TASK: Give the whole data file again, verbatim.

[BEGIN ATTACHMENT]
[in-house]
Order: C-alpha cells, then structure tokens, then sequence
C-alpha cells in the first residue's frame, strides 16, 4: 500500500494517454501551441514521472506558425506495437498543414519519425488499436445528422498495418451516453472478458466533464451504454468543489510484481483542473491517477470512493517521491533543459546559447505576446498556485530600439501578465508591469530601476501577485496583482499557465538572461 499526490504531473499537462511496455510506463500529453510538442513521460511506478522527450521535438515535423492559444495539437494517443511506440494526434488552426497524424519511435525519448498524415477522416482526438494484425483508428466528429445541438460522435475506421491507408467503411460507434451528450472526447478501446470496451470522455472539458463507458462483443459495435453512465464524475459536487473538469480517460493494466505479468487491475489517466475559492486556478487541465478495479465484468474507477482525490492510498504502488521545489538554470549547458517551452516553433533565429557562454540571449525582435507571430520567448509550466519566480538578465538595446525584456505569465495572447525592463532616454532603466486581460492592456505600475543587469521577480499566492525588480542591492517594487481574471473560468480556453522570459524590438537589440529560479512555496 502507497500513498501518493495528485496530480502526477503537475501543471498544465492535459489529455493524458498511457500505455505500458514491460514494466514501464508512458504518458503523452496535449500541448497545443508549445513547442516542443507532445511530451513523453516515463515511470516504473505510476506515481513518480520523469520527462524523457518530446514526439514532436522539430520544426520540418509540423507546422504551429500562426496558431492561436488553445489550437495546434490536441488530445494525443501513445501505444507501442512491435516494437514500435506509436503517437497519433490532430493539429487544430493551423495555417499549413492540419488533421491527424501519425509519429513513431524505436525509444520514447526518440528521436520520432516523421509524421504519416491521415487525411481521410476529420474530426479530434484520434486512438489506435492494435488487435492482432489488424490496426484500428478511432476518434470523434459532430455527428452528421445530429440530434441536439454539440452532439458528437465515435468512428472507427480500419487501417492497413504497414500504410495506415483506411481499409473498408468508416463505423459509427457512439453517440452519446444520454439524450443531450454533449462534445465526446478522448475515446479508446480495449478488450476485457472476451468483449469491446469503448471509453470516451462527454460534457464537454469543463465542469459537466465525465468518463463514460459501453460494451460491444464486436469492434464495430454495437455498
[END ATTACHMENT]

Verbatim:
[in-house]
Order: C-alpha cells, then structure tokens, then sequence
C-alpha cells in the first residue's frame, strides 16, 4: 500500500494517454501551441514521472506558425506495437498543414519519425488499436445528422498495418451516453472478458466533464451504454468543489510484481483542473491517477470512493517521491533543459546559447505576446498556485530600439501578465508591469530601476501577485496583482499557465538572461 499526490504531473499537462511496455510506463500529453510538442513521460511506478522527450521535438515535423492559444495539437494517443511506440494526434488552426497524424519511435525519448498524415477522416482526438494484425483508428466528429445541438460522435475506421491507408467503411460507434451528450472526447478501446470496451470522455472539458463507458462483443459495435453512465464524475459536487473538469480517460493494466505479468487491475489517466475559492486556478487541465478495479465484468474507477482525490492510498504502488521545489538554470549547458517551452516553433533565429557562454540571449525582435507571430520567448509550466519566480538578465538595446525584456505569465495572447525592463532616454532603466486581460492592456505600475543587469521577480499566492525588480542591492517594487481574471473560468480556453522570459524590438537589440529560479512555496 502507497500513498501518493495528485496530480502526477503537475501543471498544465492535459489529455493524458498511457500505455505500458514491460514494466514501464508512458504518458503523452496535449500541448497545443508549445513547442516542443507532445511530451513523453516515463515511470516504473505510476506515481513518480520523469520527462524523457518530446514526439514532436522539430520544426520540418509540423507546422504551429500562426496558431492561436488553445489550437495546434490536441488530445494525443501513445501505444507501442512491435516494437514500435506509436503517437497519433490532430493539429487544430493551423495555417499549413492540419488533421491527424501519425509519429513513431524505436525509444520514447526518440528521436520520432516523421509524421504519416491521415487525411481521410476529420474530426479530434484520434486512438489506435492494435488487435492482432489488424490496426484500428478511432476518434470523434459532430455527428452528421445530429440530434441536439454539440452532439458528437465515435468512428472507427480500419487501417492497413504497414500504410495506415483506411481499409473498408468508416463505423459509427457512439453517440452519446444520454439524450443531450454533449462534445465526446478522448475515446479508446480495449478488450476485457472476451468483449469491446469503448471509453470516451462527454460534457464537454469543463465542469459537466465525465468518463463514460459501453460494451460491444464486436469492434464495430454495437455498